Finals are arriving rapidly and I can’t help but remember the unsure girl that began this trip. All I could think was: What am I doing? Why am I here? But, as this trip progressed I learned why I had decided to embark on this journey. A few weeks ago we began embarking on our eleven-day voyage. I was completely unsure and unaware of what I was doing and if I was doing was correct. We had just begun our quartermaster phase, and would now be working closely with our watch officers. This was the next step to becoming a junior watch officer. I did not know if this was going to go over well, but I knew that whatever would happen, I would have to learn to handle it. After those two weeks passed we arrived in Samana, Dominican Republic. The ship was still in tact, we all had all of our appendages and none of us were unhappy to see land. We had made it across the Gulf Stream, down Florida and into a new land. All of us were, excited for our new adventure to continue, but also very nervous. Samana was such a captivating place that I was never really able to take in enough of it. It was also a way for me to get away from all of the commotion of ship life, and having to move unto the next step of junior watch-officer. But this beautiful distraction was only able to last me a couple of days because we soon sailed to our new destination of St. Eustasius. Statia was places were not many groups get to go. The two previous groups were not able to attend Statia, so being able to get there was a big deal for us. This also meant that the junior watch officer phase was beginning. Junior watch-officer is the phase in which, the deckhands are stood down, and it is just you, your watch and mate. A different person every watch, basically takes the job of the watch officer or mate, and you run the ship. While you are on watch you decide course changes, the setting or striking of sails, and look at the big picture of your voyage. When I was told, about this part of our trip I was the most nervous person ever. Thoughts of messing up or failing my watch were racing threw my mind, but I knew it was something I could not get away from. I would be J-WO and that was not going to change. I have now been J-WO twice and yes, it was scary and nerve racking having so much pressure on me. But I had the support of my watch members and people outside of my watch to help you with all of the decisions. The second time I was J-WO was, when sailing into St. Eustatia. It was such an amazing feeling knowing that we had finally made it there after five days of sailing, unfavorable winds if any at all, and a quick stop in St. Thomas. Then after that, it was off again, sailing North this time back towards the BVI’s and San Juan. We are currently in Tortola, and I can safely say that I am very happy in my decision to embark on this journey. Everyone on this boat has made it threw so much and I personally think that we are all mad happy to have come on this trip with each other. Ocean classroom is the second off campus program I have been on, and even though it is incomparable, to the one before it is an experience in its own glory and marvel.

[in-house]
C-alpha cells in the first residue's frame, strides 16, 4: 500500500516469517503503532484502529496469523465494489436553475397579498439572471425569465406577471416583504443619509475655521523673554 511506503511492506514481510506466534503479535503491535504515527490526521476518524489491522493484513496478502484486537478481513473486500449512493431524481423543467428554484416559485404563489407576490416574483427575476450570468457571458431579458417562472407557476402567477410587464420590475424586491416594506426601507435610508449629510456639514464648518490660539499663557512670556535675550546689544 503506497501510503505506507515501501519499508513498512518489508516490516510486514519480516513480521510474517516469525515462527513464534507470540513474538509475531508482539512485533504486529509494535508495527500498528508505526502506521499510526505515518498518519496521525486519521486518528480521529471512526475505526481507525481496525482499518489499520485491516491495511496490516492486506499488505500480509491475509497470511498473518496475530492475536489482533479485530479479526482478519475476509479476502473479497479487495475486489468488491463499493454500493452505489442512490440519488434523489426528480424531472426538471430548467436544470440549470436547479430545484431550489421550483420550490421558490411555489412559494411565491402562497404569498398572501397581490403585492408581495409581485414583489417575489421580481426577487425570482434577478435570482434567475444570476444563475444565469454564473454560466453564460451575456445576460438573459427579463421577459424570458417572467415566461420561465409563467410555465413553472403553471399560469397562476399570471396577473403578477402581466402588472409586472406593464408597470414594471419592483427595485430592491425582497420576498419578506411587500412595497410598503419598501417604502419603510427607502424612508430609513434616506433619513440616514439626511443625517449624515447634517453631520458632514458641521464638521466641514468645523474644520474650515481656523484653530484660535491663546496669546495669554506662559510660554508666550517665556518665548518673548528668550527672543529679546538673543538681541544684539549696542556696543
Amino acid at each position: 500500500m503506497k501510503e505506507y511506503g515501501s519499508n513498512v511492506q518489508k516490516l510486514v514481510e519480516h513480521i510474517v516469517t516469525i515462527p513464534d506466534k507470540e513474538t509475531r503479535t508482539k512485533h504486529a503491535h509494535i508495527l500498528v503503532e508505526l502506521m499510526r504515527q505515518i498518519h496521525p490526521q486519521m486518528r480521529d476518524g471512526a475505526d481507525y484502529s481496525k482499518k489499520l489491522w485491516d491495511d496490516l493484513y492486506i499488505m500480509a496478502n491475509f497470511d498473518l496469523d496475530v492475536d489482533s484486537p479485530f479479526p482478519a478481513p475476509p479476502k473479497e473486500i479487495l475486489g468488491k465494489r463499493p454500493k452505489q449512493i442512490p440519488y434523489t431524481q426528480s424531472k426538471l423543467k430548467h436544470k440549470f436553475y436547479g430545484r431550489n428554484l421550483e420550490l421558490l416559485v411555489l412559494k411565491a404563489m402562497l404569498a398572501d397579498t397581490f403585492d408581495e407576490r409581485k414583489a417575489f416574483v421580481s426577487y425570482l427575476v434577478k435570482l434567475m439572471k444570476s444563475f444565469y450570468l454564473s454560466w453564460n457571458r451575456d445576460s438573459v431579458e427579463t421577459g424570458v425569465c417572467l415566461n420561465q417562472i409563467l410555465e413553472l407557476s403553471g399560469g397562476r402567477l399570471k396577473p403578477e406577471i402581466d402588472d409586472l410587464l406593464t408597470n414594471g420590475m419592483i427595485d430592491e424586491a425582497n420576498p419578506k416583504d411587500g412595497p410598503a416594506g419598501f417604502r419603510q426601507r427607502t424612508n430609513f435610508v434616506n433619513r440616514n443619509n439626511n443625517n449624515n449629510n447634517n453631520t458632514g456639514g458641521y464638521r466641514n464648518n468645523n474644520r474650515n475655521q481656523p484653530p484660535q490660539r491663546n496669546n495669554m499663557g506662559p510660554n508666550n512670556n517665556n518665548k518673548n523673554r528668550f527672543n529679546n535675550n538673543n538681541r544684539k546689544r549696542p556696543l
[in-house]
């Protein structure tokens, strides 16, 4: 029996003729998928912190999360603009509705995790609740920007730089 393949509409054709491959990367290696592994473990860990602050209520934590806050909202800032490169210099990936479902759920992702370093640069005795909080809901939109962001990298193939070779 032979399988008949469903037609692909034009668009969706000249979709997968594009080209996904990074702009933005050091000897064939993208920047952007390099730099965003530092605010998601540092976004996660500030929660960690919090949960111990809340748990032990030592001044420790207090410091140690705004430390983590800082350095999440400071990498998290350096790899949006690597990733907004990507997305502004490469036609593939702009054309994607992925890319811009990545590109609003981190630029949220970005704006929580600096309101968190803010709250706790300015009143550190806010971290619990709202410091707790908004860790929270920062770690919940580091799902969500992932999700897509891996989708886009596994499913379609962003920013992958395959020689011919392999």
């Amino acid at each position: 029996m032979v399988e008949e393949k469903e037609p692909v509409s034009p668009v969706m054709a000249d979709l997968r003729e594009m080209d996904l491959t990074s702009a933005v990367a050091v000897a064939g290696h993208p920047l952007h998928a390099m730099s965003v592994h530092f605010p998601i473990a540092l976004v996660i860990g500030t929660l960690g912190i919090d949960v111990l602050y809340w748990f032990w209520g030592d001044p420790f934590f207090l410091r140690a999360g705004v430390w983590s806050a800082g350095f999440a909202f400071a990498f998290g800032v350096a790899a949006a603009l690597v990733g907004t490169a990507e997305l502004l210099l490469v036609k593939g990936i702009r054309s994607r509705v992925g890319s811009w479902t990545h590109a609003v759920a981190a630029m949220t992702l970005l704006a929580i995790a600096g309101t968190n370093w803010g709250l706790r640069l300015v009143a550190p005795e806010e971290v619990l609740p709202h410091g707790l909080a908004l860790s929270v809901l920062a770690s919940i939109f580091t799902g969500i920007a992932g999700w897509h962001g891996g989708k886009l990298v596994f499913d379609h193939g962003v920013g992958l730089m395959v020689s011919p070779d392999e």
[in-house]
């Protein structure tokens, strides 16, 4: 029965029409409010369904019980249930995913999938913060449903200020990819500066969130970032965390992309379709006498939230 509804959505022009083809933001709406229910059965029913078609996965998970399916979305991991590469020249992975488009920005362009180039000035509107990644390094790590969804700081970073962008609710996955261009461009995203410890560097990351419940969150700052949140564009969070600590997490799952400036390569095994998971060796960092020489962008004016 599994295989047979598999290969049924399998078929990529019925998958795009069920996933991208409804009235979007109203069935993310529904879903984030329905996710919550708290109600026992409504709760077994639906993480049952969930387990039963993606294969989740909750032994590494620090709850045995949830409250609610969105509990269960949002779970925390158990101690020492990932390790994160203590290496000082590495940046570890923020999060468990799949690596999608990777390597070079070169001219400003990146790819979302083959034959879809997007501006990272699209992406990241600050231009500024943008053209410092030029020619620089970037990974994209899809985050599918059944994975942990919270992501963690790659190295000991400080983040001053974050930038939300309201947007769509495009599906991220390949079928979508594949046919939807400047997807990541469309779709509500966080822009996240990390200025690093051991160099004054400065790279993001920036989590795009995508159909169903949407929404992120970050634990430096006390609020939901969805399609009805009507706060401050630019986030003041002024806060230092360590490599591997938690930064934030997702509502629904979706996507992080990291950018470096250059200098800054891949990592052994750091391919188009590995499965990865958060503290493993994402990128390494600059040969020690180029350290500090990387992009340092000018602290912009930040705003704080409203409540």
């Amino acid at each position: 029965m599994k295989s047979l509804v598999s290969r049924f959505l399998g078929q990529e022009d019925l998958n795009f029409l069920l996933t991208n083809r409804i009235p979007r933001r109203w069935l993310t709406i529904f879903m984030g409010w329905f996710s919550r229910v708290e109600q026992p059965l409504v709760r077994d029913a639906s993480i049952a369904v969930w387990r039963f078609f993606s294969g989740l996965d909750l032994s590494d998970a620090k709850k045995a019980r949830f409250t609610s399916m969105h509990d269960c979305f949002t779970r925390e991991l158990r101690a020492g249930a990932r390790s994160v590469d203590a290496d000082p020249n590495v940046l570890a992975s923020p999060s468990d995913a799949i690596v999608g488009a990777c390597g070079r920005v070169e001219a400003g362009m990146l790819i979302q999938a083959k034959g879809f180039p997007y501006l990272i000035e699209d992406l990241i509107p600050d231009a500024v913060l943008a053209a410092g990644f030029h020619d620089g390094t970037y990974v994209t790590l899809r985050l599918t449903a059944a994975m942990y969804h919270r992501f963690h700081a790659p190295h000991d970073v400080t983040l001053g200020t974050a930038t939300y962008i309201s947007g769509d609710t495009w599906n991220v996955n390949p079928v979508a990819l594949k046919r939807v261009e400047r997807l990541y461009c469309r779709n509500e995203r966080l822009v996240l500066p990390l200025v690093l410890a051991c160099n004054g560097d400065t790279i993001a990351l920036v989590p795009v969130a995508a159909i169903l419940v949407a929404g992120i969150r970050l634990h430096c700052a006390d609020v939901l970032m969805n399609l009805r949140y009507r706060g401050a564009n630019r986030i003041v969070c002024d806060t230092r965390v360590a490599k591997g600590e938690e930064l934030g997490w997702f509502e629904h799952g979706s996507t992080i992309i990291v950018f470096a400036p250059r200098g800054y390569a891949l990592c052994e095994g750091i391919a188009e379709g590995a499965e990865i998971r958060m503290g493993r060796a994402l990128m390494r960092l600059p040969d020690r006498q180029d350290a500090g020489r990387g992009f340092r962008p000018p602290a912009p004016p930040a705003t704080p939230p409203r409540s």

Ship's Medic

>> Friday, November 4, 2011

Hello there, readers of this adventurous blog. I am Angela, a deckhand and the ship’s medical officer. I am going to write with reckless abandon. Here we go.

First of, dear friends and family of the souls on board this vessel, everyone is healthy and safe. However, as we pass into a new environment, our bodies are collectively adjusting to these southern latitudes. As we are exposed to tropic heat and the new microbiology of the area, intestines and sweat glands have shifted into overdrive. Slightly uncomfortable, but nothing a little time, rest, Gatorade and Gold Bond cannot fix.

You can taste the salty humidity of the Caribbean in every corner of the boat, in every crevice of our bodies. It has seeped in and taken over. Our sweaters are stowed in most unreachable parts of our bunks. Even the mention of the word “wool” makes me sweaty and comfortable.

In New England the trees have shaken their final leaves and pumpkins smile and glow, we are in the lush tropics where plants come in waxy, thick and green. The flora dazzles the eye with vivid colors, but the plant life lacks the delicacy found in the seasonal climates up north. You must be strong and covered in protective coating to survive.

And while I have been taking notes on a colorful display of heat rash and “traveller’s trot,” there is another change I have observed here on the Harvey Gamage.